2019 Fall

Pittsburgh Quarterly Archives

2019 Fall

Short Takes: “The Secret History of KGB Spy Cameras,” “Threads Around the World”

Deep in a secret location cloaked by trees and rolling hills — well, to be precise, inside a home in the leafy suburb of Upper St. Clair — exists a notable collection of Soviet spy equipment. It belongs to Michael M. Hasco, a former Heinz executive whose interest in photography blossomed into full-​fledged expertise…

An Uncommon Life in an Ordinary Place

It would be a shame if this strange and glorious book set in Greene County becomes pigeonholed as “a voice from the heartland” or “a rare glimpse inside the Other America.” Sarah Elaine Smith, a Greene County native now living in Pittsburgh, has surely drawn on observed experience for her…

A Deeper Look at Health

When Kelle Cunningham had her first appointment with David Lobur, M.D., it was unlike anything she had ever experienced. They talked for 90 minutes.

Still Squonky After All These Years

Leave your preconceived notion of an opera in the car. Whatever Squonk Opera is, it certainly isn’t what you’re thinking. A description that succinctly encapsulates this Pittsburgh native is futile. Not quite a rock band, anything but an opera. So, what then?

Finding Solitude in Westinghouse Park

Its pastoral charms are pleasant but unremarkable: 10 acres of well-​tended lawn sprinkled with mature trees, a children’s play area and a utilitarian cement block park building. Other than the name, there is no reason to suspect that Westinghouse Park in the city’s Point Breeze North neighborhood was once the…

Thomas, Luke, Fragman, Huang, Tripathi, Woods, Gregerson

Mark Anthony Thomas is president of the Pittsburgh Regional Alliance, an affiliate of the Allegheny Conference on Community Development. He is responsible for creating, developing and executing the region’s economic development strategy and advancing partnerships to drive job creation and business investment.

Exploring Andy Warhol’s Ancestral Home

Andy Warhol once said that he came “from nowhere.” And if ever you find yourself exploring the Lower Beskid mountains along the Polish-​Slovak border, you might think he was right. At first glance, it appears there are no signs human beings were ever there. But if you look closer, you’ll…

The Price of Nature’s Beauty

Second in a three-​part series: Even modest exploration of Pennsylvania’s state parks and forests reveals their gifts: hidden waterfalls that appear along hiking trails, imposing rock formations bolted with anchors for climbing, lakes created by dams for swimming and boating on warm summer days, and rivers and streams stocked with…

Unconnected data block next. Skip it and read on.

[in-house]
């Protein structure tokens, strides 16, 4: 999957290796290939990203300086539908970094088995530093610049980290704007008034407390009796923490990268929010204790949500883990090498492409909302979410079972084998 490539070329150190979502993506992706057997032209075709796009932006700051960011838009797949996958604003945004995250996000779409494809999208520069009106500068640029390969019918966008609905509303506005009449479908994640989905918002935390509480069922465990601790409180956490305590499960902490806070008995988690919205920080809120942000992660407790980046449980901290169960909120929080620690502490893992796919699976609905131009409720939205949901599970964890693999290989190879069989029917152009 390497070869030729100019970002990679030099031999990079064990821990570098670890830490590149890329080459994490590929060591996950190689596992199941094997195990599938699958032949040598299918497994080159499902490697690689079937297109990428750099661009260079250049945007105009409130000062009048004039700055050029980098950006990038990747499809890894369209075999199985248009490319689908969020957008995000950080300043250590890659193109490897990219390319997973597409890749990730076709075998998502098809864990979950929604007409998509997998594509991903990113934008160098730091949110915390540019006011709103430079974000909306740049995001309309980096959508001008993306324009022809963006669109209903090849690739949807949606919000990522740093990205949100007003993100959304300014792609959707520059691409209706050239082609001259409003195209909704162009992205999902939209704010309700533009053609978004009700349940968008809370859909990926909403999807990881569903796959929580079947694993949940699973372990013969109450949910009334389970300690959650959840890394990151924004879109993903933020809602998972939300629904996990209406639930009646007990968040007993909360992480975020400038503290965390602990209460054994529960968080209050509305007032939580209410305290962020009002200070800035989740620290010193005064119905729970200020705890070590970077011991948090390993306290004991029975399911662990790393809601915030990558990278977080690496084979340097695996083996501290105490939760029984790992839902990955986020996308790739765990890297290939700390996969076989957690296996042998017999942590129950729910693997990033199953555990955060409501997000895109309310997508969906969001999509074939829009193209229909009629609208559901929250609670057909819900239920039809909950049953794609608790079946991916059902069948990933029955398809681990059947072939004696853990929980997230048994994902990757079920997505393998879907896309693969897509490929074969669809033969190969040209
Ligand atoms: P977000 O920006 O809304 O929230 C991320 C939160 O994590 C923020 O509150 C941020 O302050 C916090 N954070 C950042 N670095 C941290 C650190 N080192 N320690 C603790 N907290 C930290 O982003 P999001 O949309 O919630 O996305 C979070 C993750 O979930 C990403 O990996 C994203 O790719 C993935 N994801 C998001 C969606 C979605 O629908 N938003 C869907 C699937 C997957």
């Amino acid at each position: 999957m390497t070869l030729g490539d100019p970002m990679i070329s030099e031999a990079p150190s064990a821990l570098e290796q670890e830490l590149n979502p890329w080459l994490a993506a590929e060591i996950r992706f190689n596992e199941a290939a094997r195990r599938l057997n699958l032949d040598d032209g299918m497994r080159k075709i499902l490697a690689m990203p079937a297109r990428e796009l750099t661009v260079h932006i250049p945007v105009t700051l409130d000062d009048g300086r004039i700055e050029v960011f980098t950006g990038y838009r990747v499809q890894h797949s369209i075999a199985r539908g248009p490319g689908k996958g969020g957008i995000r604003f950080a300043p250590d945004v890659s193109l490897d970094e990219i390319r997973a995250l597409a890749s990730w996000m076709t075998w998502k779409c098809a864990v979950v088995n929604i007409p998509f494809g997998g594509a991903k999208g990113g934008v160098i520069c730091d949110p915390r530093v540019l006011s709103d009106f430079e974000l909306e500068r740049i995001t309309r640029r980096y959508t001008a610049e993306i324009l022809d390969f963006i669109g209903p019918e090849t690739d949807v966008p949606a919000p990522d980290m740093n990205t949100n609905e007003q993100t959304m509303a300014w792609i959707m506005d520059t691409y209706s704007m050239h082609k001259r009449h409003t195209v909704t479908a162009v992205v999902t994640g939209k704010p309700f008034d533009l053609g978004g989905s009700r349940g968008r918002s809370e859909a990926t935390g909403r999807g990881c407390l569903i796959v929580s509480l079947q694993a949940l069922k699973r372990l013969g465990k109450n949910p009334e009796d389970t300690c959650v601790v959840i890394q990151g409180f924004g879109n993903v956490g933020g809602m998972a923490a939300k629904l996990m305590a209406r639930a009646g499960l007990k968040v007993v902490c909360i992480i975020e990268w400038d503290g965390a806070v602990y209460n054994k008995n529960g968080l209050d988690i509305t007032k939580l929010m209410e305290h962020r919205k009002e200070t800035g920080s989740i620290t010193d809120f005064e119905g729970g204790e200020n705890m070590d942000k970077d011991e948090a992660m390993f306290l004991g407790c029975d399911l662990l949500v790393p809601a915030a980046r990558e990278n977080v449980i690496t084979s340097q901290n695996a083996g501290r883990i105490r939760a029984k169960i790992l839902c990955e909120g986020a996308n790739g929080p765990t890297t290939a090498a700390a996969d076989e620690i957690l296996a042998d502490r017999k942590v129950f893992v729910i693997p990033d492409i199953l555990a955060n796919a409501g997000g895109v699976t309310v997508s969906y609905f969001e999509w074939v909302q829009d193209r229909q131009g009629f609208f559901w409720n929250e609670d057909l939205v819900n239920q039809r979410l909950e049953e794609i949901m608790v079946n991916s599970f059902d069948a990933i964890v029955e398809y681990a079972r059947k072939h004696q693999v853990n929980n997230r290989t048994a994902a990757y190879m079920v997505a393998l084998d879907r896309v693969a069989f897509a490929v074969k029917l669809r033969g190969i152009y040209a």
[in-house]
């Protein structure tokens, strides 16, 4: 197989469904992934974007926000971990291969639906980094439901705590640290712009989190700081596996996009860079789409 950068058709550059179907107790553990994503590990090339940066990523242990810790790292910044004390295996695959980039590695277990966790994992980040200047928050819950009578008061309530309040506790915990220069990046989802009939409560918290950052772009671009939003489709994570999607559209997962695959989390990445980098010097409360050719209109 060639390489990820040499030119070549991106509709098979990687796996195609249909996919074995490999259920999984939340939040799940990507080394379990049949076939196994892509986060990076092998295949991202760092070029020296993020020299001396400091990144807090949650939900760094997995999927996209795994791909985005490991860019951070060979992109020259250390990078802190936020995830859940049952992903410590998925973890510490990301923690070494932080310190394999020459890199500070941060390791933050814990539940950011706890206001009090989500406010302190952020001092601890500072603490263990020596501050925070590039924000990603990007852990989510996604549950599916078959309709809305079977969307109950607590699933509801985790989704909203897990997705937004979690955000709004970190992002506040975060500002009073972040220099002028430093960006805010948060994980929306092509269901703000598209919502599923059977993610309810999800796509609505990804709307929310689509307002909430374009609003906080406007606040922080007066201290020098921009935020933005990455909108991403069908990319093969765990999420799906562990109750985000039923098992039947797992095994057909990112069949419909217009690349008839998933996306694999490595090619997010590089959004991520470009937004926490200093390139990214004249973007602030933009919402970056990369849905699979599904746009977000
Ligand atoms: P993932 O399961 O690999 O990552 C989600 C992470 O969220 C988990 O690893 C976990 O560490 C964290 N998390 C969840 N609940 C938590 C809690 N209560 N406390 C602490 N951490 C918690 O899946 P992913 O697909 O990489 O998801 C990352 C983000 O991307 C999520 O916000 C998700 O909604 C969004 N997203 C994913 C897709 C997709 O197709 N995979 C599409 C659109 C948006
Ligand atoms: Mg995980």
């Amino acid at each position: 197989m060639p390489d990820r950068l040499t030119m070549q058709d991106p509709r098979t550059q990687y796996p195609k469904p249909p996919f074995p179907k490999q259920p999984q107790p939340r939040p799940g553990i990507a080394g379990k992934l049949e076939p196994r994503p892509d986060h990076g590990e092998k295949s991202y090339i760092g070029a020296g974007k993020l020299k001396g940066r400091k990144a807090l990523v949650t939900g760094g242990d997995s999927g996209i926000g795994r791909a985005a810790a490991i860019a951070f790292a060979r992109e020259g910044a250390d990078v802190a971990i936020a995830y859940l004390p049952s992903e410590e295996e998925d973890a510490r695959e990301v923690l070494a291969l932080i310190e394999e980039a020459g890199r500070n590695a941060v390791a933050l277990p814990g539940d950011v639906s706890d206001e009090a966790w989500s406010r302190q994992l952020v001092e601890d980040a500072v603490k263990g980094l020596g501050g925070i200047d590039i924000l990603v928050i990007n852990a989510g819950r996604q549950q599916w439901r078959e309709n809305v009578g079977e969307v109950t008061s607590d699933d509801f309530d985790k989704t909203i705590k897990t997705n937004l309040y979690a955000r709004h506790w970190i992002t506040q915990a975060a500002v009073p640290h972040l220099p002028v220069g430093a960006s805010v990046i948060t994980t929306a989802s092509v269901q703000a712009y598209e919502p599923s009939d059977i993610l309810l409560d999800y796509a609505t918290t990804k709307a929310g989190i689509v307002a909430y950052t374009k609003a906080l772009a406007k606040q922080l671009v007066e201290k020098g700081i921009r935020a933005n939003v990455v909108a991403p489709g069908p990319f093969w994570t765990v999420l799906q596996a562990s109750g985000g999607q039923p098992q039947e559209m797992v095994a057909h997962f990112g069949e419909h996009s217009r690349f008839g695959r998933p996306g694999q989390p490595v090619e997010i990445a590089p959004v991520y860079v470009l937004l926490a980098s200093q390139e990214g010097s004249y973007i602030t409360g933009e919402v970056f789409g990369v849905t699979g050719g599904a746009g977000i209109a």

On a Pedestal: Fallingwater, Allegheny Conference, Natural Areas Association, Healthcare Truce

Now, a world treasure: Fallingwater has gone global. Thanks to efforts from the Western Pa. Conservancy, Frank Lloyd Wright’s masterpiece of modern architecture nestled in the verdant Laurel Highlands has been added to the United Nations Educational, Scientific and Cultural Organization World Heritage List. It’s recognition that in our backyard…

A Liberal Approach to Business

Because you study anything and everything at a liberal arts college, you might say that it resembles an episode of Seinfeld, the observational comedy show about nothing. And because nothing really prepares you for a business career, the liberal arts might make the best choice.

Memoirs of a Quehanna Chief

“Wanted: Young men, college graduates, comfortable outdoors.” ­ — Uniontown Evening Standard

Zuberbuhler, Schwalb, McCormick, Brown, Wolosik, Burnett, Malezi

James Robert Zuberbuhler, MD, 89: Pediatric cardiology hadn’t evolved into a medical field in 1967, when he was appointed director of the new department at UPMC Children’s Hospital of Pittsburgh, a position he held for nearly three decades.

Hunting Ginseng

“In passing through the mountains, I met a number of persons and pack horses going over the mountain with ginseng.” —George Washington’s Diary, 1784

George Washington DID Sleep Here

Forbes. Grant. Braddock. Duquesne. Washington. While these read like a list of Pittsburgh streets, they have immense significance to both Pittsburgh and its place in American and world history. But that history began around 50 miles away in Westmoreland County, in what is now the borough of Ligonier.

The Lost Pulitzer

The Pittsburgh Post-​Gazette has won five Pulitzer Prizes. It should have been six.
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